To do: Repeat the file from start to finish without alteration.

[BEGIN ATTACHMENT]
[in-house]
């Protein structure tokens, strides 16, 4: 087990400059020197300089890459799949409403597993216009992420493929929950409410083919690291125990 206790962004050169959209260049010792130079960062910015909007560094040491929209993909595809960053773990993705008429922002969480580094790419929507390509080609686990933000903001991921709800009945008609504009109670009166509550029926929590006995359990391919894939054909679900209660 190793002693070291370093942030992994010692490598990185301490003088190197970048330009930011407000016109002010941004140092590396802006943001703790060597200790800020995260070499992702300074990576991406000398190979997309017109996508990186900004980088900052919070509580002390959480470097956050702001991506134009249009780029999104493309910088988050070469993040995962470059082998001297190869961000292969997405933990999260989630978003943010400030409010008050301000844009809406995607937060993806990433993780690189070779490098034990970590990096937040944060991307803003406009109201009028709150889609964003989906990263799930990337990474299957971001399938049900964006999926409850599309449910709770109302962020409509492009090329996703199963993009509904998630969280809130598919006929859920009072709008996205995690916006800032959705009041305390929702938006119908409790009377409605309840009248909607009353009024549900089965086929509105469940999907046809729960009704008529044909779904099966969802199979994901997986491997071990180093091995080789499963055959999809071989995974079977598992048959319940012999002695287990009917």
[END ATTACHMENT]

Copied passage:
[in-house]
């Protein structure tokens, strides 16, 4: 087990400059020197300089890459799949409403597993216009992420493929929950409410083919690291125990 206790962004050169959209260049010792130079960062910015909007560094040491929209993909595809960053773990993705008429922002969480580094790419929507390509080609686990933000903001991921709800009945008609504009109670009166509550029926929590006995359990391919894939054909679900209660 190793002693070291370093942030992994010692490598990185301490003088190197970048330009930011407000016109002010941004140092590396802006943001703790060597200790800020995260070499992702300074990576991406000398190979997309017109996508990186900004980088900052919070509580002390959480470097956050702001991506134009249009780029999104493309910088988050070469993040995962470059082998001297190869961000292969997405933990999260989630978003943010400030409010008050301000844009809406995607937060993806990433993780690189070779490098034990970590990096937040944060991307803003406009109201009028709150889609964003989906990263799930990337990474299957971001399938049900964006999926409850599309449910709770109302962020409509492009090329996703199963993009509904998630969280809130598919006929859920009072709008996205995690916006800032959705009041305390929702938006119908409790009377409605309840009248909607009353009024549900089965086929509105469940999907046809729960009704008529044909779904099966969802199979994901997986491997071990180093091995080789499963055959999809071989995974079977598992048959319940012999002695287990009917």